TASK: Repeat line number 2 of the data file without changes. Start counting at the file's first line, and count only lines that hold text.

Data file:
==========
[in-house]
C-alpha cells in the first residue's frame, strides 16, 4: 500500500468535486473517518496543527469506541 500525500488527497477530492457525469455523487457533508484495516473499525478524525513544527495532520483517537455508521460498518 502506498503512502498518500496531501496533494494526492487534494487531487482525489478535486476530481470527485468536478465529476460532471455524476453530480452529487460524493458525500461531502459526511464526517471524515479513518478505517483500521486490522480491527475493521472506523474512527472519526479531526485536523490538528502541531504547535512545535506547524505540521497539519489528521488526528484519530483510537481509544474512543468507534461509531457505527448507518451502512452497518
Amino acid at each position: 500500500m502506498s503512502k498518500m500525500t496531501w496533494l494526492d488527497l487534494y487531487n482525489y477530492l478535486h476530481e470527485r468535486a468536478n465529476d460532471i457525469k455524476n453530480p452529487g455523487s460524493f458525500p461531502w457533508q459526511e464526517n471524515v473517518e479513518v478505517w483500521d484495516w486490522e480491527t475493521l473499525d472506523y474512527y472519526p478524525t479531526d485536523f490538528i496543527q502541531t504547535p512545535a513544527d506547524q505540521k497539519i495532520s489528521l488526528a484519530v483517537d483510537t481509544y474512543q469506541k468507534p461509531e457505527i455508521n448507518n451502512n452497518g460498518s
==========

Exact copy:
C-alpha cells in the first residue's frame, strides 16, 4: 500500500468535486473517518496543527469506541 500525500488527497477530492457525469455523487457533508484495516473499525478524525513544527495532520483517537455508521460498518 502506498503512502498518500496531501496533494494526492487534494487531487482525489478535486476530481470527485468536478465529476460532471455524476453530480452529487460524493458525500461531502459526511464526517471524515479513518478505517483500521486490522480491527475493521472506523474512527472519526479531526485536523490538528502541531504547535512545535506547524505540521497539519489528521488526528484519530483510537481509544474512543468507534461509531457505527448507518451502512452497518